The stench of Max's evil was clinging to people, of that, Roj was in no doubt. But why did they buy into the corruption? Out of fear? Of Max's people killing them, like that Thug Boy had threatened to kill Laurella and her kids? They were cops, and they had all kinds of firepower available to them, why would they be so afraid that they let the drug traffic go on?
Could it be because Garrison was at the apex of the police involvement? Roj didn't think so. She didn't remember anyone saying how wonderful Garrison was -- although some of the staff, and probably some of the cops, had a sneaking admiration for his high-rolling lifestyle and his way with women. None of them followed him around like sycophants and partied with him. That crumb Ayers in her department wished he could, but he couldn't, not on his pay. No, it wasn't out of charisma that the corrupt ones got into the scheme. That she would have seen oozing from Hennessey, tendrils of Hennessey's self sliding toward Garrison to feed him, and feed from him.
It had to be for money, but who was the source of the money, and how did they receive it? Surely not in their paychecks, or the snitches in Payroll would have all been killed off for lack of cooperation. They were famous for denying expense reports, one and all of them, under the department head, Gretel Gretenstoff, or, as she was popularly known, Girdlestack. That woman had respect for nothing but the bottom line, as long as that bottom line stood with its spine straight and clicked its heels when she addressed it. The money, the payoff, if there was one, wasn't coming through the system.
How often did they get paid for their blindness? Every week? Once a month? One time cash payments? The only way she could find that out would be by going through bank accounts, one by one, which would be so very, very dull.
I'm dead, I guess I have a lot of time on my hands, she thought, but then something came to her, conveying, "No, you don't." She didn't have eternity to go through bank statements, somehow she knew that, as though she had seen it, like the shimmering in the faintly yellowing cottonwood trees by the river park, telling that autumn was at hand. Her time was limited, whether by a decree that had her particular time in this effort set to a certain number of days, or by the lives of the participants in the crime. She had to get some kind of a move on, and hanging around here wasn't helping. Garrison was out for the day. Where was he?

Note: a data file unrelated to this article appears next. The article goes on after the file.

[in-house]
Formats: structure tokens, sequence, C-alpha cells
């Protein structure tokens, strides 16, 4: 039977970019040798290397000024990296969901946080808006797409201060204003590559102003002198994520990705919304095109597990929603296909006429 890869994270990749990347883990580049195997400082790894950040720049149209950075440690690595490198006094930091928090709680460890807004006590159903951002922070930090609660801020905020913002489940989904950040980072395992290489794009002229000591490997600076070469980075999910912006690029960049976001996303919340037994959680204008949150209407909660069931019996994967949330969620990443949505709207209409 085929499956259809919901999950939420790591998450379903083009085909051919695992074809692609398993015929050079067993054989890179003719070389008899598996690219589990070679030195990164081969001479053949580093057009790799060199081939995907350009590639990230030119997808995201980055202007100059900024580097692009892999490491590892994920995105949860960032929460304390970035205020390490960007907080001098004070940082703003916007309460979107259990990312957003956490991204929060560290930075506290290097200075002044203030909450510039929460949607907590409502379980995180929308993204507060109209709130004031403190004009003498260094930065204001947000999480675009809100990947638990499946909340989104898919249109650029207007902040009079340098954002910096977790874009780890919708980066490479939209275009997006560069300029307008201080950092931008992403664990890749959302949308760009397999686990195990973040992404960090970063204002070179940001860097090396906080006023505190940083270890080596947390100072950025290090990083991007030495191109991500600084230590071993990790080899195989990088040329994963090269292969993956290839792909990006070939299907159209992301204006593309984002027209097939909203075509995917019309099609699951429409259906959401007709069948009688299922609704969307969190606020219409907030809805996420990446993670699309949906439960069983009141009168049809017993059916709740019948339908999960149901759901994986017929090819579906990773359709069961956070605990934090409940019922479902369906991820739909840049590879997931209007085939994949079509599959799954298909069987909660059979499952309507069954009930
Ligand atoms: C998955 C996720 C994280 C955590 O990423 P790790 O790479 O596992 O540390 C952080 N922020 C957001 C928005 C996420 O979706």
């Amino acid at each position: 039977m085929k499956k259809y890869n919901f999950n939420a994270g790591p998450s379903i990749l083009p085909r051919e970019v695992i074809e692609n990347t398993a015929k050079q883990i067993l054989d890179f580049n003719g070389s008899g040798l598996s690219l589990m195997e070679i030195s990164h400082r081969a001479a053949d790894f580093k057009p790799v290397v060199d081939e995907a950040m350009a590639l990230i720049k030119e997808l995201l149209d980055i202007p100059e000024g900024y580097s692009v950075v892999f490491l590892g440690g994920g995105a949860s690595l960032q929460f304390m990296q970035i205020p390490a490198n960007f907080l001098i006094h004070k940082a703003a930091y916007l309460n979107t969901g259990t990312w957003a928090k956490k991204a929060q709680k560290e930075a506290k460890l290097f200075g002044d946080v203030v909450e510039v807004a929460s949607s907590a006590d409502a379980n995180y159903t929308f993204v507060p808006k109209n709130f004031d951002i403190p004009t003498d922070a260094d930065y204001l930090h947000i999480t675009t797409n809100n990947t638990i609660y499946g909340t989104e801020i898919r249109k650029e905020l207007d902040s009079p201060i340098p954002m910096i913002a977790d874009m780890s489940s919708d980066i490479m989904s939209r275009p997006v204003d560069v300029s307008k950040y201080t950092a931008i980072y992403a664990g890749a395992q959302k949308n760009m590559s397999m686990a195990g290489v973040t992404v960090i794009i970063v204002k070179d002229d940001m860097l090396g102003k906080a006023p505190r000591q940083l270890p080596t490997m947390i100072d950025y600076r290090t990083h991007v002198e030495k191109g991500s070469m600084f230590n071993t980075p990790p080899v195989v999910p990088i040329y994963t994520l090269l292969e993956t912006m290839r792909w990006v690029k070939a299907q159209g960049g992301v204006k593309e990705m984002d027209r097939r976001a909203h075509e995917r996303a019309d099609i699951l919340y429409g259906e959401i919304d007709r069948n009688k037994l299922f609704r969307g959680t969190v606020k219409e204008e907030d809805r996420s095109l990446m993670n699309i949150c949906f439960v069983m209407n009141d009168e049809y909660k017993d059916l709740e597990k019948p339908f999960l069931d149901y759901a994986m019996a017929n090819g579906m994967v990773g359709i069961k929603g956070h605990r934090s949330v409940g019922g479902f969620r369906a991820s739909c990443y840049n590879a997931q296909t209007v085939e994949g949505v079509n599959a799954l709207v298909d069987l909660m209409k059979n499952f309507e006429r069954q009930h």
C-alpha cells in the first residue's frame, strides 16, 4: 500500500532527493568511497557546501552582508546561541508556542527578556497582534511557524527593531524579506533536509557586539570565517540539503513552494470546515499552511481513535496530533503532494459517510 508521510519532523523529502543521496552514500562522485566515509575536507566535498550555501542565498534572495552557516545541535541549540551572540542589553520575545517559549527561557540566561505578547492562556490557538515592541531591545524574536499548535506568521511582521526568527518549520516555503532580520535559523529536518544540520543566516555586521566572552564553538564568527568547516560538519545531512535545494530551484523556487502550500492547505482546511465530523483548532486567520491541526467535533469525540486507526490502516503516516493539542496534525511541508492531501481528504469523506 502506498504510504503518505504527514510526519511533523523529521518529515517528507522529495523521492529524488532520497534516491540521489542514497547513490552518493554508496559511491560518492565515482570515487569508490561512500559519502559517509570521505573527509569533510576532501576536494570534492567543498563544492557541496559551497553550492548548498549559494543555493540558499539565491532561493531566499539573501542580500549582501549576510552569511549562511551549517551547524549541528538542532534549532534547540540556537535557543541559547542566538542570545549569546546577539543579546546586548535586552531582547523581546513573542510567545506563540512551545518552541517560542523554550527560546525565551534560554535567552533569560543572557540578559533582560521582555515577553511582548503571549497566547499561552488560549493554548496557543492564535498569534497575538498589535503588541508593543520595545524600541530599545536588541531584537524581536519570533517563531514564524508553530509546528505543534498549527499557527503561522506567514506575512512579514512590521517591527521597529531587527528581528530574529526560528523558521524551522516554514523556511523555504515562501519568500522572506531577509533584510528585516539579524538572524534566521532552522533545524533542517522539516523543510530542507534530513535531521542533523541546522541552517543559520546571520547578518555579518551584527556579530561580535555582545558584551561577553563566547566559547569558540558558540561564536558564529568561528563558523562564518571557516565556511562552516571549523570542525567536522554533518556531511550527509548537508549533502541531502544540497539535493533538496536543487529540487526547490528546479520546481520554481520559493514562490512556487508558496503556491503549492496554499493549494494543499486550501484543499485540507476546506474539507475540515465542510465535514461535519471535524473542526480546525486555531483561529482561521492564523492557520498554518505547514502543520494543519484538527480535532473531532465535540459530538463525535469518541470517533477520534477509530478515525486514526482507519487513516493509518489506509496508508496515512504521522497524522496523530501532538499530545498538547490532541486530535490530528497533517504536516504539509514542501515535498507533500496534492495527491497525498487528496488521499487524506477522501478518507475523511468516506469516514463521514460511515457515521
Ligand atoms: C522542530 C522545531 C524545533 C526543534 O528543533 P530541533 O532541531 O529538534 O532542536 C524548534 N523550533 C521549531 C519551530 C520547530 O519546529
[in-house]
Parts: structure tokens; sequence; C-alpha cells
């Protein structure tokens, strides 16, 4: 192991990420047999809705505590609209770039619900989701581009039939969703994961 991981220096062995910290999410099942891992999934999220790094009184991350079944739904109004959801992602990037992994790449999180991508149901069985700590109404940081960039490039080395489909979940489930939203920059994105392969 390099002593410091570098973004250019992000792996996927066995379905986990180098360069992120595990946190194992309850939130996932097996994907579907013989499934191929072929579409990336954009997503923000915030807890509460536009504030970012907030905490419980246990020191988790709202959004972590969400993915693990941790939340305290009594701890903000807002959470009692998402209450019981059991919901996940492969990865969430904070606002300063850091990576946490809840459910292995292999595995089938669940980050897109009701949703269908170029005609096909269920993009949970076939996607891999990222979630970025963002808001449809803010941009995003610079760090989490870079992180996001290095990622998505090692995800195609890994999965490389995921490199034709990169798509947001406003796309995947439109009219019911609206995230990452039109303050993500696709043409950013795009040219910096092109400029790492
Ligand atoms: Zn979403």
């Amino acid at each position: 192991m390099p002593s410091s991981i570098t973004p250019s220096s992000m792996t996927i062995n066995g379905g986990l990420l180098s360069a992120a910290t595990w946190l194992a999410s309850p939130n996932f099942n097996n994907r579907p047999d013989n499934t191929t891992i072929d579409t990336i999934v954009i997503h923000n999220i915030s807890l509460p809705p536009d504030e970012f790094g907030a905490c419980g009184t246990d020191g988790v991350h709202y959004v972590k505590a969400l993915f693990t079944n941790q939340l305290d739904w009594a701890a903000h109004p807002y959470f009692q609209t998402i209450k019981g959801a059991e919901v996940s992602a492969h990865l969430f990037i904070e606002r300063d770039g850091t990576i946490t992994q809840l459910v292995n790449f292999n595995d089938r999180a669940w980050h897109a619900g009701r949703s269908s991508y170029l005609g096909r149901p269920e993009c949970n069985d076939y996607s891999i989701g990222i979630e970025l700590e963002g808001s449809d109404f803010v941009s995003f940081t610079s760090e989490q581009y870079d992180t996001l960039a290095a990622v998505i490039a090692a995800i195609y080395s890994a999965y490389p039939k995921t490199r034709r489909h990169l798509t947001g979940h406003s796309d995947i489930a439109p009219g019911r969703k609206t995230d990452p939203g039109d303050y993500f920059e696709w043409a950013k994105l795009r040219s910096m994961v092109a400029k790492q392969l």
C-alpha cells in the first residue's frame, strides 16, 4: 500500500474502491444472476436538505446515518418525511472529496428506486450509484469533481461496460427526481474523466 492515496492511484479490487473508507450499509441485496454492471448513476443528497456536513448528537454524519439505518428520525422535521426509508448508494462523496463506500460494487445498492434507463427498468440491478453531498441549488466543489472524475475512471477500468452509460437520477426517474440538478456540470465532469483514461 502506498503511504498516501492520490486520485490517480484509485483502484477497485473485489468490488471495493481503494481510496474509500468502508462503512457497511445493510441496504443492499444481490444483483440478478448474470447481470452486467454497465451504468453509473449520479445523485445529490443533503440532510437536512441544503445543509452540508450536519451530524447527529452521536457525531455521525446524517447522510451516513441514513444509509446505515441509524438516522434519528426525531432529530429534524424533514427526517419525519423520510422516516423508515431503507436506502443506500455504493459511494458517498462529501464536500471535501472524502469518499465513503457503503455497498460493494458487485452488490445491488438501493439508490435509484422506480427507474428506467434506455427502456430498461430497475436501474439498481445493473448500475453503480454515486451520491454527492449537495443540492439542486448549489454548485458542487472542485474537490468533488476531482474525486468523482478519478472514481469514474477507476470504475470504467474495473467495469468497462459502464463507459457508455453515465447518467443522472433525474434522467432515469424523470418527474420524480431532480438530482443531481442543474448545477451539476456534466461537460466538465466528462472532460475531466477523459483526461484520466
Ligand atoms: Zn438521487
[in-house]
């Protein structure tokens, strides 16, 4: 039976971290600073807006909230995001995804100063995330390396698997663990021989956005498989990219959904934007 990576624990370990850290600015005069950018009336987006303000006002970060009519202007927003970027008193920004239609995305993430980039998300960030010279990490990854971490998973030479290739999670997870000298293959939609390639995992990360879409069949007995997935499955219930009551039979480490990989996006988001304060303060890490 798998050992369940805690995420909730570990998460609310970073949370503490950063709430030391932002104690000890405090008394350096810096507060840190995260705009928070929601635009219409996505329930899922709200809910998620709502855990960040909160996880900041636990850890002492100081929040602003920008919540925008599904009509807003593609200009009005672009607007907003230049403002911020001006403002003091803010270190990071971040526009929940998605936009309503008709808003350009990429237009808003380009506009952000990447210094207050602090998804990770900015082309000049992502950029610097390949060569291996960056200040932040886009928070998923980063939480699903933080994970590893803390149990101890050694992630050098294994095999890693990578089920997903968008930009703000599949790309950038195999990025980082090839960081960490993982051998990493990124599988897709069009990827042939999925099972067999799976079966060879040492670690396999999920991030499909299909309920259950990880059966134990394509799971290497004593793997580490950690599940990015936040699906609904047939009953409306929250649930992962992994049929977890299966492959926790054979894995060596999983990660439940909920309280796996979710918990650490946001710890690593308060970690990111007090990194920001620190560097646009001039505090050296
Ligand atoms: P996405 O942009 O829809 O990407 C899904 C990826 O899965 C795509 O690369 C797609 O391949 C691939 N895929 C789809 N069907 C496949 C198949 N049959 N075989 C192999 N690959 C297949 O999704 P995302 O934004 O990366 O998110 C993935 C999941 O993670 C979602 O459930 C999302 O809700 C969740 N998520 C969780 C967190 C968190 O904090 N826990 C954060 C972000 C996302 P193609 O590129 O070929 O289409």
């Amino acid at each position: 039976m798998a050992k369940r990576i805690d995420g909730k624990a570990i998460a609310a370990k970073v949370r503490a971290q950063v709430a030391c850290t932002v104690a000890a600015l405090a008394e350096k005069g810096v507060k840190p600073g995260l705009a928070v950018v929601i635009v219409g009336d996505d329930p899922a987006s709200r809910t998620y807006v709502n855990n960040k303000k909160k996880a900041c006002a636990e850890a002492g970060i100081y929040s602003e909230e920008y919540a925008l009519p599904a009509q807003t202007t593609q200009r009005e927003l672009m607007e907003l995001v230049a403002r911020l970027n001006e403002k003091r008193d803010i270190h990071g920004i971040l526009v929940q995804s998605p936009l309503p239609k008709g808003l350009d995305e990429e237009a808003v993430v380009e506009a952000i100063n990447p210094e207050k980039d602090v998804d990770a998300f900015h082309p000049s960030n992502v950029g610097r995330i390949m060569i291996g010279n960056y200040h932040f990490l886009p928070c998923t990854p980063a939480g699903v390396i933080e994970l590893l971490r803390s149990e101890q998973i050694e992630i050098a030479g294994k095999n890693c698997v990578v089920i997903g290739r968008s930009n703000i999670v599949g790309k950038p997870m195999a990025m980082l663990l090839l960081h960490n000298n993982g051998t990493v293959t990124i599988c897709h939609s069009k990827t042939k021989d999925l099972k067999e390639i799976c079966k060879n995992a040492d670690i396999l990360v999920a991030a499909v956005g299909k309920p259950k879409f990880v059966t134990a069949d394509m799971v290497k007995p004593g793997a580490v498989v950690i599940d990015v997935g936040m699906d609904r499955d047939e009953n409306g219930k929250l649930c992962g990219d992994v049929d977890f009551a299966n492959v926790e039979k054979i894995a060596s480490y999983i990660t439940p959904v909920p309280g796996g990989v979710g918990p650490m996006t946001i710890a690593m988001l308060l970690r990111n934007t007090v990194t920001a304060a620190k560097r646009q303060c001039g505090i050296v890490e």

She shot up to his oft-violated office and searched for a day planner, but he had none. Of course! Personnel! His home address! With a heart renewed in interest, Roj went up another floor to Personnel, and looked up Garrison's address, thrilled that it was in an exclusive part of town. She took off through the clouds with a merry whoop, set on visiting his abode and seeing what could be found in a five bedroom house on a man-made canal with its own little boat dock off the back yard.
"Now this is what you call the house for the honest policeman," she said sarcastically to no one. "What is this, about 4200 square feet of man-cave and private access to the lake? Let's have a look."
Roj passed through the roof and the security systems without feeling them. The stench of Max the Murderer was faint, but present, and sniffing spiritually, Roj followed it through the house to the big living room, where it adhered to some of the furniture, and then to an office down a hallway, where it figured rather strongly. She cast about the huge house, stopping in the kitchen, the game room with its billiard table, and each of the bedrooms. Garrison wasn't here, either. She returned to his home office with another round of mayhem in mind.
He had a computer, with which she would have loved to have played, but she didn't have his password, so she was out of luck with that. And a quick ransacking of his drawers produced no day planner or notebook with information to his whereabouts today. He didn't even have an indelible marker in his supplies, the nitwit. How was she to make him crazy without the proper tools? Okay, wait, she could make do with what was at hand.
With a bottle of ketchup that conveniently had a squeeze top lid, she printed plainly on his cream-colored berber carpet whose expanse stretched across the acre of living room, "He's tailing you." It was magnificent. Not only did it echo the message at the precinct, looking strikingly bloody, the red against the creamy loops, but also Roj knew that ketchup's artificial coloring made a stain that was almost impossible to remove. The little bit of water she'd added to the bottle would only assist the color to remain in the rich carpeting forever.
Not to mention that he wouldn't be able to have guests over until the carpet was professionally, laboriously cleaned, or perhaps even replaced. Roj considered turning on all the faucets in all the sinks and baths and plugging the drains, but all of them had overflow vents, so it would have been pointless. Then she thought about what had been done to her apartment, and a vengeful mood flowed over her. She would empty his kitchen and baths onto his tile floors and smash everything. He'd start to remember what had been done to her, and maybe he'd begin to understand that she was gunning for him.
Or would he? Bill had sent officers to her ransacked apartment, and she had been blown away right there in the precinct ... but she hadn't heard one word about an investigation into her death. In fact, Garrison hadn't seemed at all concerned about the crime when he talked to Max, just wondered why it hadn't been Matt who died. Did Garrison even know what had been done to her household? He knew what had been done to her and Matt, but sure as shootin,' he hadn't been there to see her brains all over the back half of the employee lounge. She'd have been all cleaned up and taken away by the time he'd have shown up the next morning.
Maybe just leaving the destructive message on the rug was enough. "I wish that I could access his computer and erase its memory like I did Hennessey's."
"Should you not speculate that the information on Garrison's computer might be necessary evidence in the future?" Desai asked from atop the fireplace mantelpiece.
"Good point," Roj answered him. "I wanted to access his calendar to find out where he was today, and thought I'd wreck his computer after I found out. No go. And I think that the subtle message on the carpet is better than trashing his kitchen and bath, don't you?"
"I do. It may give him less rage and more thought. He keeps his calendar on his phone, incidentally."